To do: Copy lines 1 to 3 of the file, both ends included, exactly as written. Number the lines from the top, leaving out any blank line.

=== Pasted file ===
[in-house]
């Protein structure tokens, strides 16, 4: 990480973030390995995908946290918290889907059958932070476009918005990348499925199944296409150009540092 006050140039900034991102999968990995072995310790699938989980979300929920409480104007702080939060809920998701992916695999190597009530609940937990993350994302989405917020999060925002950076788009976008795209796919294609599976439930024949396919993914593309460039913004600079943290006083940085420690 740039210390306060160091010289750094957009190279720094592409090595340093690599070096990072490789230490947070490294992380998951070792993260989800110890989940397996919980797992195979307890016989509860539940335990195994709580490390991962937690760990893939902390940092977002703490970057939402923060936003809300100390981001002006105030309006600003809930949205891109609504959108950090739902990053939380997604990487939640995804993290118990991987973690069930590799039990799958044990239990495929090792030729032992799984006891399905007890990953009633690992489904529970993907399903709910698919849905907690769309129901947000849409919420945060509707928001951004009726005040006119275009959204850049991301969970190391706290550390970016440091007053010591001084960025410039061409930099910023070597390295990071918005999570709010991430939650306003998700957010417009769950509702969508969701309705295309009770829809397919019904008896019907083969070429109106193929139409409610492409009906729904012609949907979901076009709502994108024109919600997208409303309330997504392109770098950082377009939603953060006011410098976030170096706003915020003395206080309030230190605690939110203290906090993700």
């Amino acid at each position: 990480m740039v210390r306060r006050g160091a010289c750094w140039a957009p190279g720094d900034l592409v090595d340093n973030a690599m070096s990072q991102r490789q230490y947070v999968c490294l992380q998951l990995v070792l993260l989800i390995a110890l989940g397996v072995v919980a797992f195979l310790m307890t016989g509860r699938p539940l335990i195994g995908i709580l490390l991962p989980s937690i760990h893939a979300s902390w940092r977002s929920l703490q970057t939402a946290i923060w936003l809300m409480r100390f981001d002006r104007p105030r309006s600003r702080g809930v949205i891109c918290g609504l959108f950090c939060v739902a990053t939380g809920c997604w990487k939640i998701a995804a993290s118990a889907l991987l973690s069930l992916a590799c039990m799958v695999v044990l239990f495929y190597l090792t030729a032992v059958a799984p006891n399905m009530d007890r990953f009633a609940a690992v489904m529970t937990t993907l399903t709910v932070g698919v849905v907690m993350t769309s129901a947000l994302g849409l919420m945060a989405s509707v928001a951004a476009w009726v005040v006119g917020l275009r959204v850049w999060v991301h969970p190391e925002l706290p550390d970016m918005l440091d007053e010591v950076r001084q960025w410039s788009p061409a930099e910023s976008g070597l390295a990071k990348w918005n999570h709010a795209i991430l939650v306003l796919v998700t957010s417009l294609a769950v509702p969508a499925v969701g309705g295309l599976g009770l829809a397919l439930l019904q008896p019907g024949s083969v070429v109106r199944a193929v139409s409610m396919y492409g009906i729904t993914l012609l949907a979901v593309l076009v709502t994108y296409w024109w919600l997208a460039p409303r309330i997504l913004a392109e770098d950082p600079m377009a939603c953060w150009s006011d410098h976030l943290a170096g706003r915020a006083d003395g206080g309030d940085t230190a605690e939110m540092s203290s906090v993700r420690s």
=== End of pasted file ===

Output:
[in-house]
């Protein structure tokens, strides 16, 4: 990480973030390995995908946290918290889907059958932070476009918005990348499925199944296409150009540092 006050140039900034991102999968990995072995310790699938989980979300929920409480104007702080939060809920998701992916695999190597009530609940937990993350994302989405917020999060925002950076788009976008795209796919294609599976439930024949396919993914593309460039913004600079943290006083940085420690 740039210390306060160091010289750094957009190279720094592409090595340093690599070096990072490789230490947070490294992380998951070792993260989800110890989940397996919980797992195979307890016989509860539940335990195994709580490390991962937690760990893939902390940092977002703490970057939402923060936003809300100390981001002006105030309006600003809930949205891109609504959108950090739902990053939380997604990487939640995804993290118990991987973690069930590799039990799958044990239990495929090792030729032992799984006891399905007890990953009633690992489904529970993907399903709910698919849905907690769309129901947000849409919420945060509707928001951004009726005040006119275009959204850049991301969970190391706290550390970016440091007053010591001084960025410039061409930099910023070597390295990071918005999570709010991430939650306003998700957010417009769950509702969508969701309705295309009770829809397919019904008896019907083969070429109106193929139409409610492409009906729904012609949907979901076009709502994108024109919600997208409303309330997504392109770098950082377009939603953060006011410098976030170096706003915020003395206080309030230190605690939110203290906090993700």
């Amino acid at each position: 990480m740039v210390r306060r006050g160091a010289c750094w140039a957009p190279g720094d900034l592409v090595d340093n973030a690599m070096s990072q991102r490789q230490y947070v999968c490294l992380q998951l990995v070792l993260l989800i390995a110890l989940g397996v072995v919980a797992f195979l310790m307890t016989g509860r699938p539940l335990i195994g995908i709580l490390l991962p989980s937690i760990h893939a979300s902390w940092r977002s929920l703490q970057t939402a946290i923060w936003l809300m409480r100390f981001d002006r104007p105030r309006s600003r702080g809930v949205i891109c918290g609504l959108f950090c939060v739902a990053t939380g809920c997604w990487k939640i998701a995804a993290s118990a889907l991987l973690s069930l992916a590799c039990m799958v695999v044990l239990f495929y190597l090792t030729a032992v059958a799984p006891n399905m009530d007890r990953f009633a609940a690992v489904m529970t937990t993907l399903t709910v932070g698919v849905v907690m993350t769309s129901a947000l994302g849409l919420m945060a989405s509707v928001a951004a476009w009726v005040v006119g917020l275009r959204v850049w999060v991301h969970p190391e925002l706290p550390d970016m918005l440091d007053e010591v950076r001084q960025w410039s788009p061409a930099e910023s976008g070597l390295a990071k990348w918005n999570h709010a795209i991430l939650v306003l796919v998700t957010s417009l294609a769950v509702p969508a499925v969701g309705g295309l599976g009770l829809a397919l439930l019904q008896p019907g024949s083969v070429v109106r199944a193929v139409s409610m396919y492409g009906i729904t993914l012609l949907a979901v593309l076009v709502t994108y296409w024109w919600l997208a460039p409303r309330i997504l913004a392109e770098d950082p600079m377009a939603c953060w150009s006011d410098h976030l943290a170096g706003r915020a006083d003395g206080g309030d940085t230190a605690e939110m540092s203290s906090v993700r420690s």